The Kemba Walker shot is well-known among UConn basketball fans of a certain age, if not all ages.
They’ve had plenty of chances to experience Walker’s step-back jumper and hear Dave Pasch’s “Cardiac Kemba!” call the ESPN broadcast, even if they weren’t in Madison Square Garden or watching on TV a decade ago.
Walker’s performance is as stunning as any of the program’s dramatic winning strokes, which include Tate George in 1990, Ray Allen in 1996, and Richard Hamilton in 1998.
What if it didn’t matter?
What if, when Walker moved back to shoot after crossing over Gary McGhee, sending the Pitt big man to fall to the floor, an official blew his whistle to signal travel?
If the play had happened this season, it would have been labeled travel, according to John Cahill, who was refereeing the game a decade ago and is now the Big East’s supervisor of officials.
Fans of UConn, though, need not be concerned. They can’t undo Walker’s jumper’s start to a five-game winning streak in New York, or the six extra wins in the NCAA Tournament that earned the school its third national title.
However, in college basketball this season, the step-back move, which James Harden has practically mastered in the NBA, will not be considered travel. It’s one of a few key themes the NCAA is emphasizing to its officials for the next season.
“There’s going to be a trend toward not calling it a journey.” “The Euro-step is the same thing, and the spin movements in the post are the same thing,” Cahill remarked at the Big East Media Day this week. “As a result, there will be less travels called on those sorts of plays.”
Cahill recalls Walker’s heroics, which led UConn to a 76-74 victory over the top-seeded Panthers on a March afternoon.
“I recall him hitting a step-back jumper against Pittsburgh.” That was a game in which I participated. “That set them on their way to the Final Four,” Cahill explained. “By today’s standards, that would have been a trip.” We’re not going to call those plays travels, thank goodness. It’s just too thrilling a play for the youngsters to be taken away from.”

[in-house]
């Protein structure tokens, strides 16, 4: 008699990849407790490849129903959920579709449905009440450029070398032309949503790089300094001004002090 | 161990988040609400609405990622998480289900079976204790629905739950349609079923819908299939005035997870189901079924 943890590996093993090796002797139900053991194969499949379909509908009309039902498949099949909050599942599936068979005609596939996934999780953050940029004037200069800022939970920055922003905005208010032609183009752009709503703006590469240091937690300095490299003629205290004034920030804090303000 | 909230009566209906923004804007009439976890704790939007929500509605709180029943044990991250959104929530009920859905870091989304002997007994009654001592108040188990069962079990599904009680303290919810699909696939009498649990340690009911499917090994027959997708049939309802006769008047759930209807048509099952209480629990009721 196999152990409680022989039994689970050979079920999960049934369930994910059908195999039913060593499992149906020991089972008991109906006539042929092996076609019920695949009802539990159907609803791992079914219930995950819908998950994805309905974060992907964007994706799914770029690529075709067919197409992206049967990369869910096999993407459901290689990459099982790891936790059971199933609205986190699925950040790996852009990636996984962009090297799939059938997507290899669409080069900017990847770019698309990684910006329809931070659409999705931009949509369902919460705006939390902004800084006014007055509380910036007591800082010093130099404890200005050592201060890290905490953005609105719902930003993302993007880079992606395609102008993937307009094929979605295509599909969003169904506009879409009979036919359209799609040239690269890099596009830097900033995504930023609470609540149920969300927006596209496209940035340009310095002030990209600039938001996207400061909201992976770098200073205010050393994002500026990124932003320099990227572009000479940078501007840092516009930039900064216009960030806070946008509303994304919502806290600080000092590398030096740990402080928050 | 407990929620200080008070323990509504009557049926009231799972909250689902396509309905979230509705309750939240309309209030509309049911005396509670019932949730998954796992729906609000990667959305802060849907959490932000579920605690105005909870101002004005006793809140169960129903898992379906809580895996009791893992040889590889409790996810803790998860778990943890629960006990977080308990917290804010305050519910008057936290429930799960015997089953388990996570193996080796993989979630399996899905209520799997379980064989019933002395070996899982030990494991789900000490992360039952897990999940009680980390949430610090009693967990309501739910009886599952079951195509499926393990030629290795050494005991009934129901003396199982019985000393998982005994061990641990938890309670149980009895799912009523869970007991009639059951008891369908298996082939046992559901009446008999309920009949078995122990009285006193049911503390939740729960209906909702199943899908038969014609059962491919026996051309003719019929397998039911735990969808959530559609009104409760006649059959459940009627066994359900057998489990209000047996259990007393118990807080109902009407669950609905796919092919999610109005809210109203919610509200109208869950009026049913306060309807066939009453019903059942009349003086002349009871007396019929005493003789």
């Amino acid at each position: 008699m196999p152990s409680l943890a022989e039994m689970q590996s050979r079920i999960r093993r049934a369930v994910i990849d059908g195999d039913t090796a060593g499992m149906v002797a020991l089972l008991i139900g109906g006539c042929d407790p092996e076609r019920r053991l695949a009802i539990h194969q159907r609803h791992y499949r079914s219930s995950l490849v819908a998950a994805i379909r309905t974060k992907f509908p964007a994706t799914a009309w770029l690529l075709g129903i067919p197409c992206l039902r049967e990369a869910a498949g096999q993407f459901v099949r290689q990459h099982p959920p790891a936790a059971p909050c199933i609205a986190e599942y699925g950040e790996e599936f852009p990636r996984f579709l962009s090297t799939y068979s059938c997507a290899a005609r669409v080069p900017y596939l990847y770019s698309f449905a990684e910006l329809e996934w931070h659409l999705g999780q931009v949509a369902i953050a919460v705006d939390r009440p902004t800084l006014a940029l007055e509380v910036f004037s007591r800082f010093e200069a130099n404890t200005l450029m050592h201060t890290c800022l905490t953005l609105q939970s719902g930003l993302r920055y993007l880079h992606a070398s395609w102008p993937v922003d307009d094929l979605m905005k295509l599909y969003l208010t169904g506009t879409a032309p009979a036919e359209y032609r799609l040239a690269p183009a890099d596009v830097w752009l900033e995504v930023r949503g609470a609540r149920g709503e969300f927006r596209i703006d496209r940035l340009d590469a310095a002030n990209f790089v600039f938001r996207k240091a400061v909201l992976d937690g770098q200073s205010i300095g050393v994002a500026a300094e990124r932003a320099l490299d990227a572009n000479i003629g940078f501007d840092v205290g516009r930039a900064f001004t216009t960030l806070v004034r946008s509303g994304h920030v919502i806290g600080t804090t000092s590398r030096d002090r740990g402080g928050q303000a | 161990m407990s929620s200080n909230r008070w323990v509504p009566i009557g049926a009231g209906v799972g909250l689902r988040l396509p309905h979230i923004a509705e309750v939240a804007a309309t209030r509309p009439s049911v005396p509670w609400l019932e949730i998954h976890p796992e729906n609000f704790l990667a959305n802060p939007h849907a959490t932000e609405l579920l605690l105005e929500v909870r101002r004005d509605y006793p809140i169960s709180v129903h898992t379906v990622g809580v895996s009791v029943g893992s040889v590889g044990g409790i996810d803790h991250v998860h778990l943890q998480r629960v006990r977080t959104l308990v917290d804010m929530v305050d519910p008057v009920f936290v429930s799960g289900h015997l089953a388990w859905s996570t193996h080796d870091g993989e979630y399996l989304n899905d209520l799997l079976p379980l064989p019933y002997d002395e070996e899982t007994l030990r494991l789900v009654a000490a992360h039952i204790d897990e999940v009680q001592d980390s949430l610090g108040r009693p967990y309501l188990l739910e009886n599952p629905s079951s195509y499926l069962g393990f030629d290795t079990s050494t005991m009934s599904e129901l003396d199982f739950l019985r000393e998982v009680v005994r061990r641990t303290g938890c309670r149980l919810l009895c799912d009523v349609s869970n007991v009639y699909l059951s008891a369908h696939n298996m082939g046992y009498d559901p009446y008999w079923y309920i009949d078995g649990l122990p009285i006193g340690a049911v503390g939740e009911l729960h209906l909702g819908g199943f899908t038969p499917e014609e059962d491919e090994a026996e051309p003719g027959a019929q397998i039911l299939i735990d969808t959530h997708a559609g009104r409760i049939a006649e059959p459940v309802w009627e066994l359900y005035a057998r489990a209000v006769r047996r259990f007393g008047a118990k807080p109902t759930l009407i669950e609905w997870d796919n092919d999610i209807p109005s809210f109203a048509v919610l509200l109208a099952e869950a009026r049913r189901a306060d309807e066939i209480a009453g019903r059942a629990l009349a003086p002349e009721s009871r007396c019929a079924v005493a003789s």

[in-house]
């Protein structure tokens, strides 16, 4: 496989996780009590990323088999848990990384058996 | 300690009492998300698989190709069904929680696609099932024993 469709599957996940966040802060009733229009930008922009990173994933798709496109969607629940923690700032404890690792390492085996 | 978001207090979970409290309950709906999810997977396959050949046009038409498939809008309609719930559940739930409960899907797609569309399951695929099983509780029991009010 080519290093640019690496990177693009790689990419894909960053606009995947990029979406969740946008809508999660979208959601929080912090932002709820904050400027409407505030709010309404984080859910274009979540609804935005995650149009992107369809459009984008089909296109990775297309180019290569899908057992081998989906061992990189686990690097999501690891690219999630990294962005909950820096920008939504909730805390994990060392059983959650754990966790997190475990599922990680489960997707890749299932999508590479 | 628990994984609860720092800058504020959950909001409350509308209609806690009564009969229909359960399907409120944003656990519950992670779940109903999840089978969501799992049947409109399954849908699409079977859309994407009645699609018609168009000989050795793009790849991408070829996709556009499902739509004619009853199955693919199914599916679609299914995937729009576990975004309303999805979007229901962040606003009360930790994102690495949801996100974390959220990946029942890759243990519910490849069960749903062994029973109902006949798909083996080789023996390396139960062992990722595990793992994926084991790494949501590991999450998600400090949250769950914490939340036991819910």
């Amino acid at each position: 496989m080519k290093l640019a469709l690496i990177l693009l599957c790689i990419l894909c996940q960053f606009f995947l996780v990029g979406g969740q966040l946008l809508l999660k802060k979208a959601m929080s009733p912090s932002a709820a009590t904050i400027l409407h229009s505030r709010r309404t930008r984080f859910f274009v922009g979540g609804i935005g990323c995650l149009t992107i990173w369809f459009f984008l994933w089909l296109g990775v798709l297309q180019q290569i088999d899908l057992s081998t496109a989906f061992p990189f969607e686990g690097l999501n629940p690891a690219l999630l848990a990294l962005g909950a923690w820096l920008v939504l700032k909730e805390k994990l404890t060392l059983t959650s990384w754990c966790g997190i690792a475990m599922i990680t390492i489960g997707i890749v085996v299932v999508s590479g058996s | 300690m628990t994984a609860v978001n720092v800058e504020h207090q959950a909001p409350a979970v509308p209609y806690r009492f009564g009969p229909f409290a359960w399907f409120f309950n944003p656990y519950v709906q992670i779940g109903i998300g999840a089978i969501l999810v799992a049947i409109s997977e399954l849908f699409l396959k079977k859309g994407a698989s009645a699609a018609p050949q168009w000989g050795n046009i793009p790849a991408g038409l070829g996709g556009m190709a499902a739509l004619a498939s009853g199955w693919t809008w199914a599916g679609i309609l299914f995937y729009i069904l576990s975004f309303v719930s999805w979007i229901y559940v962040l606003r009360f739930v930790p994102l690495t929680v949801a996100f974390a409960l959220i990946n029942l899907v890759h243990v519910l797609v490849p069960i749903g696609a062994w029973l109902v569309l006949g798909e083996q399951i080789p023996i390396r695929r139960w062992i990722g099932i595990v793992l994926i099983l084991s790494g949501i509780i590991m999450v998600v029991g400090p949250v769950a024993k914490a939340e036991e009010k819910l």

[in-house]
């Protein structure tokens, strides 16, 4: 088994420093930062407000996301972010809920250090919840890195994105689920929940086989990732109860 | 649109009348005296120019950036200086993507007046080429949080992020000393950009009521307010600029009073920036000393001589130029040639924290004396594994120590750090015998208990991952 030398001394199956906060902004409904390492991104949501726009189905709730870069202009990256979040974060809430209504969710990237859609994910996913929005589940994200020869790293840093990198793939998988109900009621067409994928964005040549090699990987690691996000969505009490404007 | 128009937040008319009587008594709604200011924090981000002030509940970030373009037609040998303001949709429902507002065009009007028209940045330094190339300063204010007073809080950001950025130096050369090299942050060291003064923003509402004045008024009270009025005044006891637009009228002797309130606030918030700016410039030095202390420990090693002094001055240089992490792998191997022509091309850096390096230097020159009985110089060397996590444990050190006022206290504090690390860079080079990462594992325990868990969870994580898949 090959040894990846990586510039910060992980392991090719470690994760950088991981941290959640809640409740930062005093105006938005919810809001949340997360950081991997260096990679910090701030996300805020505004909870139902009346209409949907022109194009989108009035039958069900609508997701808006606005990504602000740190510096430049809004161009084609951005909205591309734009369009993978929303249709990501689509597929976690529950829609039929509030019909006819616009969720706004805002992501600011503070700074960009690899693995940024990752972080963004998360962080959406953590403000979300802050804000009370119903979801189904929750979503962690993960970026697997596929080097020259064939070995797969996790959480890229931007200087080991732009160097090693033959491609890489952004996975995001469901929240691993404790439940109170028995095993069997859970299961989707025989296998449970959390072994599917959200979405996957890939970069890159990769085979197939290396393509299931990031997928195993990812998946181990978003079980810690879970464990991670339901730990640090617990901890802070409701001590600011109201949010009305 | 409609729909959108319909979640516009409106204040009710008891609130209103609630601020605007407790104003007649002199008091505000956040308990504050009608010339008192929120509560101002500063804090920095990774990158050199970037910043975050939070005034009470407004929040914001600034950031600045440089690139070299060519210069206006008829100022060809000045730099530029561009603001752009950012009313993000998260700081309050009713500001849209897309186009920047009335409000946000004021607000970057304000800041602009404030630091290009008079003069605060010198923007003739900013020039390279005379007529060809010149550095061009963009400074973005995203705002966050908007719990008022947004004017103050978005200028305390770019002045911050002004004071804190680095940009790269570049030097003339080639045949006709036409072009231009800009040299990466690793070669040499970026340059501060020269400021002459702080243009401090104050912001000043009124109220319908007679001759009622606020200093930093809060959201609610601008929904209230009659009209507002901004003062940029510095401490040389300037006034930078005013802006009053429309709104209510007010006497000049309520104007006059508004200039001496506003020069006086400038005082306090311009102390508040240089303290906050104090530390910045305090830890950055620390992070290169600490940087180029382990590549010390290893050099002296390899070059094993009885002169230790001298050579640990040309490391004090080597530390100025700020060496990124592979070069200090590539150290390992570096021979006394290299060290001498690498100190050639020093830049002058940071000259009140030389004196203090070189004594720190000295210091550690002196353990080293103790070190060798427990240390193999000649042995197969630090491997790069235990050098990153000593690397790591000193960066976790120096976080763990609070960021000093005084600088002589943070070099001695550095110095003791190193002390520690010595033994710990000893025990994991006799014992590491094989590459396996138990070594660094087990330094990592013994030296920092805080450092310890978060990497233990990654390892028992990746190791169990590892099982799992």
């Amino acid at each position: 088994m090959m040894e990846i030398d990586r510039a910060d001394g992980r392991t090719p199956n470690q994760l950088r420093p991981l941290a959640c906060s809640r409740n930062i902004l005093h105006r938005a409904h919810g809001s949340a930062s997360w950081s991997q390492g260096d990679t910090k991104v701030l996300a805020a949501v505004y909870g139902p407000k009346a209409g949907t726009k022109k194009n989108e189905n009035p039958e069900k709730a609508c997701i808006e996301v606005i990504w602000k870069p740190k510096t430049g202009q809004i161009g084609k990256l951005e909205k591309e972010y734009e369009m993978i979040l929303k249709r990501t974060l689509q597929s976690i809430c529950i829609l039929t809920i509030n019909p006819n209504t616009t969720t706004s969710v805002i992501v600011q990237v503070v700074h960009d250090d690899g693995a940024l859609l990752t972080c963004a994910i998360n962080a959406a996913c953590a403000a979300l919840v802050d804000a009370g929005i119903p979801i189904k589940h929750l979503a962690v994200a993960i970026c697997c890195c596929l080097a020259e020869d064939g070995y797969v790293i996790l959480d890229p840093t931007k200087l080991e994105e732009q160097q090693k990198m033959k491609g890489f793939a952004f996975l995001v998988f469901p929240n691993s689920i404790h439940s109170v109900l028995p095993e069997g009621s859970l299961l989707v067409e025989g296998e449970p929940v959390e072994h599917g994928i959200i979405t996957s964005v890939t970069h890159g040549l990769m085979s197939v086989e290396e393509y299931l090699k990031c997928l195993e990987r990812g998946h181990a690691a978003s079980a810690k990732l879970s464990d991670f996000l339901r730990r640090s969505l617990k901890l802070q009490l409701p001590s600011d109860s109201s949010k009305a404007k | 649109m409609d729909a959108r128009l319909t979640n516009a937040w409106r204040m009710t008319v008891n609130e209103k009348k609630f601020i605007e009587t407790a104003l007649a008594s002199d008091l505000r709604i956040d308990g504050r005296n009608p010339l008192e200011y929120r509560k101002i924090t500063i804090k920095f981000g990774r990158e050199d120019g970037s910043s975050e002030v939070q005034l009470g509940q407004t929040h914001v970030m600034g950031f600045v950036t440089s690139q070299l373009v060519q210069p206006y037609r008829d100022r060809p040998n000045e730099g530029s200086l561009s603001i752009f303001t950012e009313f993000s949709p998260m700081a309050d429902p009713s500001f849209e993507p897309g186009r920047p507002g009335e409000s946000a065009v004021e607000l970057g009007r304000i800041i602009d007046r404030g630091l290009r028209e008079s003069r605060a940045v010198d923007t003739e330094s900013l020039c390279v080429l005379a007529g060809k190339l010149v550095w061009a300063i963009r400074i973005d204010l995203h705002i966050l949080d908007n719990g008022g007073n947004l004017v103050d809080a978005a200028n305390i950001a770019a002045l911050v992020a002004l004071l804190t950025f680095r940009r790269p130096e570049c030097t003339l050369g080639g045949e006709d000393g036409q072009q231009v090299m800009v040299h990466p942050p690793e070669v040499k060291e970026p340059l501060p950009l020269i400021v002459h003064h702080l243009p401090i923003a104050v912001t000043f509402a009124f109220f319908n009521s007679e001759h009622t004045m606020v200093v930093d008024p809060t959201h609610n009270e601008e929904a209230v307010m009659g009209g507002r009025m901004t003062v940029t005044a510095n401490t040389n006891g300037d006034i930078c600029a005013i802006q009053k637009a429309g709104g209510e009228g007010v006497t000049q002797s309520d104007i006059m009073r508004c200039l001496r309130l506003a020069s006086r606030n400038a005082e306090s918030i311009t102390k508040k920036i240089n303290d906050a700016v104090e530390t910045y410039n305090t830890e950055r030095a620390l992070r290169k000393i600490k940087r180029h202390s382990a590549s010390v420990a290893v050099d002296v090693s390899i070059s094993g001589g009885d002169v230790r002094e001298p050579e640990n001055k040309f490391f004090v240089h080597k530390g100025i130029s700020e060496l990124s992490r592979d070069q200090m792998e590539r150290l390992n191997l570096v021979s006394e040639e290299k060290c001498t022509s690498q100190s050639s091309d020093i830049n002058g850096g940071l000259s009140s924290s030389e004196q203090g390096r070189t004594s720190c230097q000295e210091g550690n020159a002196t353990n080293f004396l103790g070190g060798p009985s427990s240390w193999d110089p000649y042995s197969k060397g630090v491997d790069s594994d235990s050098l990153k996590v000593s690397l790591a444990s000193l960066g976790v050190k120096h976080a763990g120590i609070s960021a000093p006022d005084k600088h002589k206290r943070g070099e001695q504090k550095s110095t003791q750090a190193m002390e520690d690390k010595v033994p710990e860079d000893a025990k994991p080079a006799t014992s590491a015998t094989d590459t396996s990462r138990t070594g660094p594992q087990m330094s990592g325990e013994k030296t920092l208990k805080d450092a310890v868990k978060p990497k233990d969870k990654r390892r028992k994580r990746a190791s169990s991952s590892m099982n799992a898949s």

That isn’t to imply that no traveling will be called in college basketball this season.
“Guys on the perimeter who are going to start dribbling will be scrutinized more closely to determine if they brought up their pivot foot before releasing the ball. And with pivot guys rotating pivot feet in the post,” Cahill explained.
The penalty for players flopping is another focus for officials this season, according to Cahill.
“The NCAA has expressed a desire to have our official stress flopping,” Cahill added. “That usually happens with perimeter jump shooters who fall down without making contact, as well as individuals who are dribbling the ball closely defended and have the head snap, and on block/charge plays when the defender goes down without making contact.”
The office will issue a warning the first time a player flips. The second occurrence will result in a Class B technical foul, which will not count as a personal foul for the player but will result in one free throw for the other side.
Cahill’s work is no longer the same as it once was. College basketball coaches, on the other hand, still rage at him when they criticize a call made in one of their games.
“I can tell when a coach is going to whine. I adopt a different approach. Cahill explained, “I reach out to them before they have a chance to hit me.” “Now it’s a new type of whining. It’s more of a debate at this point. And the intensity of feeling isn’t as high as it was throughout the game.”
Though there was a virtual break in the 2020-21 season due to a paucity of supporters in most venues, it appears that officials are experiencing more vitriol and hostility from fans these days. Cahill emphasizes the job’s difficulties and requests that onlookers remember them.
“It’s a difficult job to be a referee. As coordinators or fans, we have the option of pressing the replay button or rewinding the game,” Cahill remarked. “This is a split-second choice that is frequently made while on the go. And you might not be in the best position. As an official, you must trust your instincts. You’ll get yourself into problems if you start thinking about plays. You must have faith in your own judgment.”
Former UConn coach Jim Calhoun clearly questioned the decision several times throughout his tenure with the Huskies. When this is brought up, Cahill chuckles and agrees, but claims that the majority of his contacts with Calhoun were pleasant.
Working a game with the usually volatile Calhoun on the sidelines was “a love-hate relationship,” Cahill recalled. “Throughout Jim’s career, I had the wonderful pleasure of working a number of games for him. I began working with him while he was a freshman at Northeastern and I was attempting to get into Division I. And when they beat Butler in the championship game in Texas, I was there to work it.
“We had a lot of interaction, and he’s still a wonderful friend and comrade.”
Of course, if Cahill had phoned Kemba Walker for travel, the bond may have been damaged.